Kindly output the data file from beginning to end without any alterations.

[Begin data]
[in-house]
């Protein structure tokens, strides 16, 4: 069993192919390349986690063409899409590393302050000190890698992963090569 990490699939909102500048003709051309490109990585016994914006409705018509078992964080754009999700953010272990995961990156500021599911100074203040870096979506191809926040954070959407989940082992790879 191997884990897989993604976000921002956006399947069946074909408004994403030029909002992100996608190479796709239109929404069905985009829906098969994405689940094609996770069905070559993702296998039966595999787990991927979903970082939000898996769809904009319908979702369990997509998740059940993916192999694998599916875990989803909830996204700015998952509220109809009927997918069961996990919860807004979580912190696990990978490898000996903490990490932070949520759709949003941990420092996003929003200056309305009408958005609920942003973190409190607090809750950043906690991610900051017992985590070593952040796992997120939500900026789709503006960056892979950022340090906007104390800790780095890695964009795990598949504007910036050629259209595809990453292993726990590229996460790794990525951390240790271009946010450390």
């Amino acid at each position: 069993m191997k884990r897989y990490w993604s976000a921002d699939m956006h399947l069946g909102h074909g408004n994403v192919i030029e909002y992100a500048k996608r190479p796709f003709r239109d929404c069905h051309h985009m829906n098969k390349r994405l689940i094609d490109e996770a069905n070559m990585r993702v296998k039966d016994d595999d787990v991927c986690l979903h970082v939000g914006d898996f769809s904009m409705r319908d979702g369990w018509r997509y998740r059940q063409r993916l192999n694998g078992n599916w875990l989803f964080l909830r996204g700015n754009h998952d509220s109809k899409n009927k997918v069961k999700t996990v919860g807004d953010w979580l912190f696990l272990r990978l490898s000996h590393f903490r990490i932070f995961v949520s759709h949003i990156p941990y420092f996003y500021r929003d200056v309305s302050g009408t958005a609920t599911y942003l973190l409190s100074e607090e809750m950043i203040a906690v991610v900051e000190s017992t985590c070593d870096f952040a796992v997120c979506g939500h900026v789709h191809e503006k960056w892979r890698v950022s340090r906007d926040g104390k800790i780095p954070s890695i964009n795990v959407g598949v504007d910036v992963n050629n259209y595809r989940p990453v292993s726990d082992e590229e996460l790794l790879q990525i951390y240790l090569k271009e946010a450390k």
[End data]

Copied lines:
[in-house]
């Protein structure tokens, strides 16, 4: 069993192919390349986690063409899409590393302050000190890698992963090569 990490699939909102500048003709051309490109990585016994914006409705018509078992964080754009999700953010272990995961990156500021599911100074203040870096979506191809926040954070959407989940082992790879 191997884990897989993604976000921002956006399947069946074909408004994403030029909002992100996608190479796709239109929404069905985009829906098969994405689940094609996770069905070559993702296998039966595999787990991927979903970082939000898996769809904009319908979702369990997509998740059940993916192999694998599916875990989803909830996204700015998952509220109809009927997918069961996990919860807004979580912190696990990978490898000996903490990490932070949520759709949003941990420092996003929003200056309305009408958005609920942003973190409190607090809750950043906690991610900051017992985590070593952040796992997120939500900026789709503006960056892979950022340090906007104390800790780095890695964009795990598949504007910036050629259209595809990453292993726990590229996460790794990525951390240790271009946010450390």
């Amino acid at each position: 069993m191997k884990r897989y990490w993604s976000a921002d699939m956006h399947l069946g909102h074909g408004n994403v192919i030029e909002y992100a500048k996608r190479p796709f003709r239109d929404c069905h051309h985009m829906n098969k390349r994405l689940i094609d490109e996770a069905n070559m990585r993702v296998k039966d016994d595999d787990v991927c986690l979903h970082v939000g914006d898996f769809s904009m409705r319908d979702g369990w018509r997509y998740r059940q063409r993916l192999n694998g078992n599916w875990l989803f964080l909830r996204g700015n754009h998952d509220s109809k899409n009927k997918v069961k999700t996990v919860g807004d953010w979580l912190f696990l272990r990978l490898s000996h590393f903490r990490i932070f995961v949520s759709h949003i990156p941990y420092f996003y500021r929003d200056v309305s302050g009408t958005a609920t599911y942003l973190l409190s100074e607090e809750m950043i203040a906690v991610v900051e000190s017992t985590c070593d870096f952040a796992v997120c979506g939500h900026v789709h191809e503006k960056w892979r890698v950022s340090r906007d926040g104390k800790i780095p954070s890695i964009n795990v959407g598949v504007d910036v992963n050629n259209y595809r989940p990453v292993s726990d082992e590229e996460l790794l790879q990525i951390y240790l090569k271009e946010a450390k």